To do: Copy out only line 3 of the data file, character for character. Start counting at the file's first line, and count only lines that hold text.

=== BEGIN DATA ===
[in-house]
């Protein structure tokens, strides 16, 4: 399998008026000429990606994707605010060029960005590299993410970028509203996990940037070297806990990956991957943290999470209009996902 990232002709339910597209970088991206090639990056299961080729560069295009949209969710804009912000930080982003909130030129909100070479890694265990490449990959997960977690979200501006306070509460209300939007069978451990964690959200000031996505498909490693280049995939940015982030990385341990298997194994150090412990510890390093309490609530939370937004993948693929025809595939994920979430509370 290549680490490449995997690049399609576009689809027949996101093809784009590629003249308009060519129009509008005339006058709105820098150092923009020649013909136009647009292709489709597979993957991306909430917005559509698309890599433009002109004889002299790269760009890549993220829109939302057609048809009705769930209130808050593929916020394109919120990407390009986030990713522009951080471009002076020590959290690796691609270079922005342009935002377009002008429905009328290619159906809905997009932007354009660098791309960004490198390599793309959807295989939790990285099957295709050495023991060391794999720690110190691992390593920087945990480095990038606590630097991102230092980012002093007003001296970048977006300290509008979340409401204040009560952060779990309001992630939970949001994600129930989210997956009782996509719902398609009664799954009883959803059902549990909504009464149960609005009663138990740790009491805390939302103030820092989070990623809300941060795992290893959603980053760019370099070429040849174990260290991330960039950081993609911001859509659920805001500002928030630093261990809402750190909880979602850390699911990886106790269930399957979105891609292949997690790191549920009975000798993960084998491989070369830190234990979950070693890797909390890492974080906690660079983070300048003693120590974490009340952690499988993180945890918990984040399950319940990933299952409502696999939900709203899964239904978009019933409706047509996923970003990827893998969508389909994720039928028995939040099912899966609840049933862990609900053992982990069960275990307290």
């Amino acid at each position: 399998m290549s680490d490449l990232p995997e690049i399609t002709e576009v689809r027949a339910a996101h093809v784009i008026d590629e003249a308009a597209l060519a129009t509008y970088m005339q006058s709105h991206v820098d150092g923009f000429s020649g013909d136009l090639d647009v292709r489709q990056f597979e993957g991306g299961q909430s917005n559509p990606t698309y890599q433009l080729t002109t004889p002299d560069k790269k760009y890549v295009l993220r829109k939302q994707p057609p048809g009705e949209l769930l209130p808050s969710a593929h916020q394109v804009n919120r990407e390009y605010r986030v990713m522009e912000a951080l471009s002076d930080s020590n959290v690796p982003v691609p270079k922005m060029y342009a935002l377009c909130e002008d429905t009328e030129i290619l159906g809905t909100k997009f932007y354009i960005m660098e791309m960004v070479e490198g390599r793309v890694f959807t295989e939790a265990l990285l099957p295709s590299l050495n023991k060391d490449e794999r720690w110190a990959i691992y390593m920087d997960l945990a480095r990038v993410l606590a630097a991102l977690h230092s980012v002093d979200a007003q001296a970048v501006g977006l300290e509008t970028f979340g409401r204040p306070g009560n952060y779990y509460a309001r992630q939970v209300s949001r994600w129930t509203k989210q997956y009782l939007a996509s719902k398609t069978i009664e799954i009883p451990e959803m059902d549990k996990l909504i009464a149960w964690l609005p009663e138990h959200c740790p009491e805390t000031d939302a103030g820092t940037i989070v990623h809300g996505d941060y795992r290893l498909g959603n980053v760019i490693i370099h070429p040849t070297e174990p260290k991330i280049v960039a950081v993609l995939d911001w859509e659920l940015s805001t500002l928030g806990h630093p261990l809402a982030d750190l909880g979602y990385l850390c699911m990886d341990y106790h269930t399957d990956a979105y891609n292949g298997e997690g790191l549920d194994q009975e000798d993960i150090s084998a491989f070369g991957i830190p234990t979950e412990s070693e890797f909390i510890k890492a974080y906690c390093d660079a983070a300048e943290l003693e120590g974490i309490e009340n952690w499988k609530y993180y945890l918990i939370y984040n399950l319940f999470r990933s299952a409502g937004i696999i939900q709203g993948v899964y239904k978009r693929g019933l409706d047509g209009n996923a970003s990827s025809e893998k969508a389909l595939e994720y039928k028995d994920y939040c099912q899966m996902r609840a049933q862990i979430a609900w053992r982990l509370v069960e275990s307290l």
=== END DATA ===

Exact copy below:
């Amino acid at each position: 399998m290549s680490d490449l990232p995997e690049i399609t002709e576009v689809r027949a339910a996101h093809v784009i008026d590629e003249a308009a597209l060519a129009t509008y970088m005339q006058s709105h991206v820098d150092g923009f000429s020649g013909d136009l090639d647009v292709r489709q990056f597979e993957g991306g299961q909430s917005n559509p990606t698309y890599q433009l080729t002109t004889p002299d560069k790269k760009y890549v295009l993220r829109k939302q994707p057609p048809g009705e949209l769930l209130p808050s969710a593929h916020q394109v804009n919120r990407e390009y605010r986030v990713m522009e912000a951080l471009s002076d930080s020590n959290v690796p982003v691609p270079k922005m060029y342009a935002l377009c909130e002008d429905t009328e030129i290619l159906g809905t909100k997009f932007y354009i960005m660098e791309m960004v070479e490198g390599r793309v890694f959807t295989e939790a265990l990285l099957p295709s590299l050495n023991k060391d490449e794999r720690w110190a990959i691992y390593m920087d997960l945990a480095r990038v993410l606590a630097a991102l977690h230092s980012v002093d979200a007003q001296a970048v501006g977006l300290e509008t970028f979340g409401r204040p306070g009560n952060y779990y509460a309001r992630q939970v209300s949001r994600w129930t509203k989210q997956y009782l939007a996509s719902k398609t069978i009664e799954i009883p451990e959803m059902d549990k996990l909504i009464a149960w964690l609005p009663e138990h959200c740790p009491e805390t000031d939302a103030g820092t940037i989070v990623h809300g996505d941060y795992r290893l498909g959603n980053v760019i490693i370099h070429p040849t070297e174990p260290k991330i280049v960039a950081v993609l995939d911001w859509e659920l940015s805001t500002l928030g806990h630093p261990l809402a982030d750190l909880g979602y990385l850390c699911m990886d341990y106790h269930t399957d990956a979105y891609n292949g298997e997690g790191l549920d194994q009975e000798d993960i150090s084998a491989f070369g991957i830190p234990t979950e412990s070693e890797f909390i510890k890492a974080y906690c390093d660079a983070a300048e943290l003693e120590g974490i309490e009340n952690w499988k609530y993180y945890l918990i939370y984040n399950l319940f999470r990933s299952a409502g937004i696999i939900q709203g993948v899964y239904k978009r693929g019933l409706d047509g209009n996923a970003s990827s025809e893998k969508a389909l595939e994720y039928k028995d994920y939040c099912q899966m996902r609840a049933q862990i979430a609900w053992r982990l509370v069960e275990s307290l």